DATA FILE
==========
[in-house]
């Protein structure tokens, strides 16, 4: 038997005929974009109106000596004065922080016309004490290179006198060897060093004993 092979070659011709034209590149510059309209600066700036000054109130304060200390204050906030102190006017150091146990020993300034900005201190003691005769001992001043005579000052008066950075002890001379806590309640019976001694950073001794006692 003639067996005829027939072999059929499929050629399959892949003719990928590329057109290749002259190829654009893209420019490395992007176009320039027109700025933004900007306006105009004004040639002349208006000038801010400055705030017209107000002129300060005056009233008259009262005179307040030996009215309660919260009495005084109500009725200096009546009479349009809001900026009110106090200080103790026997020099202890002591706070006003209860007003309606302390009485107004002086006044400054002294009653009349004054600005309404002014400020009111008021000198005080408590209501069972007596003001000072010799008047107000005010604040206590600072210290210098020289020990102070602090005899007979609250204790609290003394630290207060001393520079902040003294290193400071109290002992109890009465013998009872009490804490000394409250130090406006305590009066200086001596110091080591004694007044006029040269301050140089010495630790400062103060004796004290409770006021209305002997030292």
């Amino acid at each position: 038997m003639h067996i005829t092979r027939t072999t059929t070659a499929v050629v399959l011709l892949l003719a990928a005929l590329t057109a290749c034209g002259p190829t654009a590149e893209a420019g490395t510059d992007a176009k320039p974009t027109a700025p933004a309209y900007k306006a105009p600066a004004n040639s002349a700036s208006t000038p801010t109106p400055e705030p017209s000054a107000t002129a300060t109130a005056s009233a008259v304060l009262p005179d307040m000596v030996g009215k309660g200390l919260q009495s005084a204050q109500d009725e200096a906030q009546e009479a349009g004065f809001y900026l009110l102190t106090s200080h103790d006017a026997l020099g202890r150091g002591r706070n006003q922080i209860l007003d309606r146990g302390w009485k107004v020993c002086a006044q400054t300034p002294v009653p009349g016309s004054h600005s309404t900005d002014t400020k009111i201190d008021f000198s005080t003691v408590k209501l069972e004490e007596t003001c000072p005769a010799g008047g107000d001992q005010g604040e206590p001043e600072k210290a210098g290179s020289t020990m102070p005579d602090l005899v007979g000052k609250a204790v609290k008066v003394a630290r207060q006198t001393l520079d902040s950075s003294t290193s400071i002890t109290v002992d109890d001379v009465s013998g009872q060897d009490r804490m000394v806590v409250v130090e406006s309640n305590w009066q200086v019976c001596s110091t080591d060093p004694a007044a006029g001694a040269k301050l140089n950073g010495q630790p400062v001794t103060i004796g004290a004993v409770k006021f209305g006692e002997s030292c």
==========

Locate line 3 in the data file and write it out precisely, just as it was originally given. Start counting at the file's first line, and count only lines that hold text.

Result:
């Amino acid at each position: 038997m003639h067996i005829t092979r027939t072999t059929t070659a499929v050629v399959l011709l892949l003719a990928a005929l590329t057109a290749c034209g002259p190829t654009a590149e893209a420019g490395t510059d992007a176009k320039p974009t027109a700025p933004a309209y900007k306006a105009p600066a004004n040639s002349a700036s208006t000038p801010t109106p400055e705030p017209s000054a107000t002129a300060t109130a005056s009233a008259v304060l009262p005179d307040m000596v030996g009215k309660g200390l919260q009495s005084a204050q109500d009725e200096a906030q009546e009479a349009g004065f809001y900026l009110l102190t106090s200080h103790d006017a026997l020099g202890r150091g002591r706070n006003q922080i209860l007003d309606r146990g302390w009485k107004v020993c002086a006044q400054t300034p002294v009653p009349g016309s004054h600005s309404t900005d002014t400020k009111i201190d008021f000198s005080t003691v408590k209501l069972e004490e007596t003001c000072p005769a010799g008047g107000d001992q005010g604040e206590p001043e600072k210290a210098g290179s020289t020990m102070p005579d602090l005899v007979g000052k609250a204790v609290k008066v003394a630290r207060q006198t001393l520079d902040s950075s003294t290193s400071i002890t109290v002992d109890d001379v009465s013998g009872q060897d009490r804490m000394v806590v409250v130090e406006s309640n305590w009066q200086v019976c001596s110091t080591d060093p004694a007044a006029g001694a040269k301050l140089n950073g010495q630790p400062v001794t103060i004796g004290a004993v409770k006021f209305g006692e002997s030292c």